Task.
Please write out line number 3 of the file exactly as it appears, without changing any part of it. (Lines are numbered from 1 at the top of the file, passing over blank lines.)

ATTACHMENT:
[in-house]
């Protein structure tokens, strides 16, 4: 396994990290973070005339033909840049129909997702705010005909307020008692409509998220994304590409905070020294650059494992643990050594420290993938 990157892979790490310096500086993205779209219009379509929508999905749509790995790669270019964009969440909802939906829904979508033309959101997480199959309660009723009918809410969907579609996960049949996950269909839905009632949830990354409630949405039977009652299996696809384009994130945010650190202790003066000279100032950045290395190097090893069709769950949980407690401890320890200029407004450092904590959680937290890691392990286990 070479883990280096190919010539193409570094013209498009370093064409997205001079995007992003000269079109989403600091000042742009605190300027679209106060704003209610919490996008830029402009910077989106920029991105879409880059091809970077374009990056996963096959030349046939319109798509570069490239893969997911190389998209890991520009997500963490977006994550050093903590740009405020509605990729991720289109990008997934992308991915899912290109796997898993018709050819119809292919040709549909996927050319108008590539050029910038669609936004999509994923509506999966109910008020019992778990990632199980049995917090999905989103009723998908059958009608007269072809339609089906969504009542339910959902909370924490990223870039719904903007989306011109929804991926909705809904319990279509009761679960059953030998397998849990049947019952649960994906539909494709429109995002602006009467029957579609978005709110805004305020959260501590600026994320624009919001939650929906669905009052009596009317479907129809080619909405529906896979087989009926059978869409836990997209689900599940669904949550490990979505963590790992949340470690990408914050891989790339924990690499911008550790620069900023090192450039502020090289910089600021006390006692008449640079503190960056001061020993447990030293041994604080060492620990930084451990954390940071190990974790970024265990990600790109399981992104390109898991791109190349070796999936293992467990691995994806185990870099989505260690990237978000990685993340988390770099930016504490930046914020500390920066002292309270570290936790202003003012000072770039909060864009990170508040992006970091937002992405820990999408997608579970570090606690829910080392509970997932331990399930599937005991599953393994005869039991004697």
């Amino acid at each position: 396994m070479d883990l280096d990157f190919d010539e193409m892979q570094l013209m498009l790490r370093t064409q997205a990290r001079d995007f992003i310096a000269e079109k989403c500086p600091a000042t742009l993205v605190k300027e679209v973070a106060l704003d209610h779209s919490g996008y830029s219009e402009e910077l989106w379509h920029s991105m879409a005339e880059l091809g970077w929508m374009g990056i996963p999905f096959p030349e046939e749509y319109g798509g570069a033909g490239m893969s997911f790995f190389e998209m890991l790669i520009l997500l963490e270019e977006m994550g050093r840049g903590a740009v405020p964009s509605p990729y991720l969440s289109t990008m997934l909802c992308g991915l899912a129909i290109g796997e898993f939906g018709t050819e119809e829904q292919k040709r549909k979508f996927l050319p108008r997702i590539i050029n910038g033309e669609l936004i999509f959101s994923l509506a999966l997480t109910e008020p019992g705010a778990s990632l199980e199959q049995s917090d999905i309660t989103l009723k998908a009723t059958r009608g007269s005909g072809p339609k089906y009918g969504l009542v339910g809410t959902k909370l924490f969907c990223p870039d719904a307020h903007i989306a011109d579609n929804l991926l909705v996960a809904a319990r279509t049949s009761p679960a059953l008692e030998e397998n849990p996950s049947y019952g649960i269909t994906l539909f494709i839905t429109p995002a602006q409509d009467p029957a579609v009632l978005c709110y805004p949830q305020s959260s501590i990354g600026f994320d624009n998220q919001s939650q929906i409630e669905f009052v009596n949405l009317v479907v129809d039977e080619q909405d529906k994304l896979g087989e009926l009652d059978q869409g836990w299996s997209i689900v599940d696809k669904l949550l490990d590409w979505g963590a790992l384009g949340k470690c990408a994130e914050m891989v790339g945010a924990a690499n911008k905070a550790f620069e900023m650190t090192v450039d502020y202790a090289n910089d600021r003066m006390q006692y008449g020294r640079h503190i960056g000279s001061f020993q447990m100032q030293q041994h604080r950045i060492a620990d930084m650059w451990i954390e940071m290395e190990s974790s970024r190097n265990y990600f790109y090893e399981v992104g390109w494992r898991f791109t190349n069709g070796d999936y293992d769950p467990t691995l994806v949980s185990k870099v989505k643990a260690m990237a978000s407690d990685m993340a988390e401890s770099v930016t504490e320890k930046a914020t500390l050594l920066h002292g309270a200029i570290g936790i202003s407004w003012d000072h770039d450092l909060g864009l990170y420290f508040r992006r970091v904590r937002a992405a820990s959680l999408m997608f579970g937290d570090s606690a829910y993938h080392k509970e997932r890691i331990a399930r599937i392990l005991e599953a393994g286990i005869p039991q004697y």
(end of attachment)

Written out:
């Amino acid at each position: 396994m070479d883990l280096d990157f190919d010539e193409m892979q570094l013209m498009l790490r370093t064409q997205a990290r001079d995007f992003i310096a000269e079109k989403c500086p600091a000042t742009l993205v605190k300027e679209v973070a106060l704003d209610h779209s919490g996008y830029s219009e402009e910077l989106w379509h920029s991105m879409a005339e880059l091809g970077w929508m374009g990056i996963p999905f096959p030349e046939e749509y319109g798509g570069a033909g490239m893969s997911f790995f190389e998209m890991l790669i520009l997500l963490e270019e977006m994550g050093r840049g903590a740009v405020p964009s509605p990729y991720l969440s289109t990008m997934l909802c992308g991915l899912a129909i290109g796997e898993f939906g018709t050819e119809e829904q292919k040709r549909k979508f996927l050319p108008r997702i590539i050029n910038g033309e669609l936004i999509f959101s994923l509506a999966l997480t109910e008020p019992g705010a778990s990632l199980e199959q049995s917090d999905i309660t989103l009723k998908a009723t059958r009608g007269s005909g072809p339609k089906y009918g969504l009542v339910g809410t959902k909370l924490f969907c990223p870039d719904a307020h903007i989306a011109d579609n929804l991926l909705v996960a809904a319990r279509t049949s009761p679960a059953l008692e030998e397998n849990p996950s049947y019952g649960i269909t994906l539909f494709i839905t429109p995002a602006q409509d009467p029957a579609v009632l978005c709110y805004p949830q305020s959260s501590i990354g600026f994320d624009n998220q919001s939650q929906i409630e669905f009052v009596n949405l009317v479907v129809d039977e080619q909405d529906k994304l896979g087989e009926l009652d059978q869409g836990w299996s997209i689900v599940d696809k669904l949550l490990d590409w979505g963590a790992l384009g949340k470690c990408a994130e914050m891989v790339g945010a924990a690499n911008k905070a550790f620069e900023m650190t090192v450039d502020y202790a090289n910089d600021r003066m006390q006692y008449g020294r640079h503190i960056g000279s001061f020993q447990m100032q030293q041994h604080r950045i060492a620990d930084m650059w451990i954390e940071m290395e190990s974790s970024r190097n265990y990600f790109y090893e399981v992104g390109w494992r898991f791109t190349n069709g070796d999936y293992d769950p467990t691995l994806v949980s185990k870099v989505k643990a260690m990237a978000s407690d990685m993340a988390e401890s770099v930016t504490e320890k930046a914020t500390l050594l920066h002292g309270a200029i570290g936790i202003s407004w003012d000072h770039d450092l909060g864009l990170y420290f508040r992006r970091v904590r937002a992405a820990s959680l999408m997608f579970g937290d570090s606690a829910y993938h080392k509970e997932r890691i331990a399930r599937i392990l005991e599953a393994g286990i005869p039991q004697y």